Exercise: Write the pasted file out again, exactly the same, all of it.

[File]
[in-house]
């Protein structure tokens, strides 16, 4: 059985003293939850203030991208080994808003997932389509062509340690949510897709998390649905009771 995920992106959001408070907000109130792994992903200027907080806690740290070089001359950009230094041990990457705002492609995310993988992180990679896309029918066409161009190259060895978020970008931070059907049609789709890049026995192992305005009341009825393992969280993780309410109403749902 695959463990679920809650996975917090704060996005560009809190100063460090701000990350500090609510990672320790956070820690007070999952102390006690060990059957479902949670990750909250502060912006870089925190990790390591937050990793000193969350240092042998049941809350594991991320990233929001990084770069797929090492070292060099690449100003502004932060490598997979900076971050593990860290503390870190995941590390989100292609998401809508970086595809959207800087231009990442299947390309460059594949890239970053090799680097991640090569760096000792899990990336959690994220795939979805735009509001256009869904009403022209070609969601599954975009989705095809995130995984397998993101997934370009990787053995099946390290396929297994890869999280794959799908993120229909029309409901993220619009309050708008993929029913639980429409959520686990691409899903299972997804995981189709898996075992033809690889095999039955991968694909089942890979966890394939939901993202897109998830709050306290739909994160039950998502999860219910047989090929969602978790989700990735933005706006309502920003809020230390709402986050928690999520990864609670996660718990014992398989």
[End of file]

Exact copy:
[in-house]
């Protein structure tokens, strides 16, 4: 059985003293939850203030991208080994808003997932389509062509340690949510897709998390649905009771 995920992106959001408070907000109130792994992903200027907080806690740290070089001359950009230094041990990457705002492609995310993988992180990679896309029918066409161009190259060895978020970008931070059907049609789709890049026995192992305005009341009825393992969280993780309410109403749902 695959463990679920809650996975917090704060996005560009809190100063460090701000990350500090609510990672320790956070820690007070999952102390006690060990059957479902949670990750909250502060912006870089925190990790390591937050990793000193969350240092042998049941809350594991991320990233929001990084770069797929090492070292060099690449100003502004932060490598997979900076971050593990860290503390870190995941590390989100292609998401809508970086595809959207800087231009990442299947390309460059594949890239970053090799680097991640090569760096000792899990990336959690994220795939979805735009509001256009869904009403022209070609969601599954975009989705095809995130995984397998993101997934370009990787053995099946390290396929297994890869999280794959799908993120229909029309409901993220619009309050708008993929029913639980429409959520686990691409899903299972997804995981189709898996075992033809690889095999039955991968694909089942890979966890394939939901993202897109998830709050306290739909994160039950998502999860219910047989090929969602978790989700990735933005706006309502920003809020230390709402986050928690999520990864609670996660718990014992398989």